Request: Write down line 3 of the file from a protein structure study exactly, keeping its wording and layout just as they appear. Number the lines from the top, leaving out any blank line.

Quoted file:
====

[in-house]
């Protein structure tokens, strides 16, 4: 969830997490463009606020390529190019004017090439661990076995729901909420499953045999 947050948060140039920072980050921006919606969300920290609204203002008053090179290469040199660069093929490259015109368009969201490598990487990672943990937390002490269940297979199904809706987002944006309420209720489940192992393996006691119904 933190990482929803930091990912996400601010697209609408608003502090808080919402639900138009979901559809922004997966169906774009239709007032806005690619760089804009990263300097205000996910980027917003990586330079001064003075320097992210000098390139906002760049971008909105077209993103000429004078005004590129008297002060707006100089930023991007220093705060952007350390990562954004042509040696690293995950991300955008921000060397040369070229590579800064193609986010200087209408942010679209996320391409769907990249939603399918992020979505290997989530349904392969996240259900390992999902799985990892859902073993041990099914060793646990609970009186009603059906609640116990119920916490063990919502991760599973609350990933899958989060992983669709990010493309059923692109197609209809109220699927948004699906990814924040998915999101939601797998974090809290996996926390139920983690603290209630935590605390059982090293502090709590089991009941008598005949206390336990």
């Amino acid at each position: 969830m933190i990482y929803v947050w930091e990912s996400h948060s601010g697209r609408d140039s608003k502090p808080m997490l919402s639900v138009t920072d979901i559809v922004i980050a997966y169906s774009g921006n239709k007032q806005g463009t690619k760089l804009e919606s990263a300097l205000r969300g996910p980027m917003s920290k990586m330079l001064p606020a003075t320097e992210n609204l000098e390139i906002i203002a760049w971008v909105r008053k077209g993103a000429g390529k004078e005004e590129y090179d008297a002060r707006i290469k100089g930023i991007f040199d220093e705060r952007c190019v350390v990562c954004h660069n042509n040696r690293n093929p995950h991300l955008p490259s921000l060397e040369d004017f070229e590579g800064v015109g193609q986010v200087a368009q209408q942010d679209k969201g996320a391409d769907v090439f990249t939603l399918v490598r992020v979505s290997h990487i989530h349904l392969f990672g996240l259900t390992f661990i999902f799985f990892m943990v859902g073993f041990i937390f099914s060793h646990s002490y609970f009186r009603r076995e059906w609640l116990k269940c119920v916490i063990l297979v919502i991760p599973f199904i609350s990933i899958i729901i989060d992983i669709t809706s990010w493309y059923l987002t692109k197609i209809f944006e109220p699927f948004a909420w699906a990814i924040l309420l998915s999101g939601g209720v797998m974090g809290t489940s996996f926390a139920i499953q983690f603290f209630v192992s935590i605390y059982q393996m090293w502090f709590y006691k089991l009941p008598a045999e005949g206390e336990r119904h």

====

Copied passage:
């Amino acid at each position: 969830m933190i990482y929803v947050w930091e990912s996400h948060s601010g697209r609408d140039s608003k502090p808080m997490l919402s639900v138009t920072d979901i559809v922004i980050a997966y169906s774009g921006n239709k007032q806005g463009t690619k760089l804009e919606s990263a300097l205000r969300g996910p980027m917003s920290k990586m330079l001064p606020a003075t320097e992210n609204l000098e390139i906002i203002a760049w971008v909105r008053k077209g993103a000429g390529k004078e005004e590129y090179d008297a002060r707006i290469k100089g930023i991007f040199d220093e705060r952007c190019v350390v990562c954004h660069n042509n040696r690293n093929p995950h991300l955008p490259s921000l060397e040369d004017f070229e590579g800064v015109g193609q986010v200087a368009q209408q942010d679209k969201g996320a391409d769907v090439f990249t939603l399918v490598r992020v979505s290997h990487i989530h349904l392969f990672g996240l259900t390992f661990i999902f799985f990892m943990v859902g073993f041990i937390f099914s060793h646990s002490y609970f009186r009603r076995e059906w609640l116990k269940c119920v916490i063990l297979v919502i991760p599973f199904i609350s990933i899958i729901i989060d992983i669709t809706s990010w493309y059923l987002t692109k197609i209809f944006e109220p699927f948004a909420w699906a990814i924040l309420l998915s999101g939601g209720v797998m974090g809290t489940s996996f926390a139920i499953q983690f603290f209630v192992s935590i605390y059982q393996m090293w502090f709590y006691k089991l009941p008598a045999e005949g206390e336990r119904h």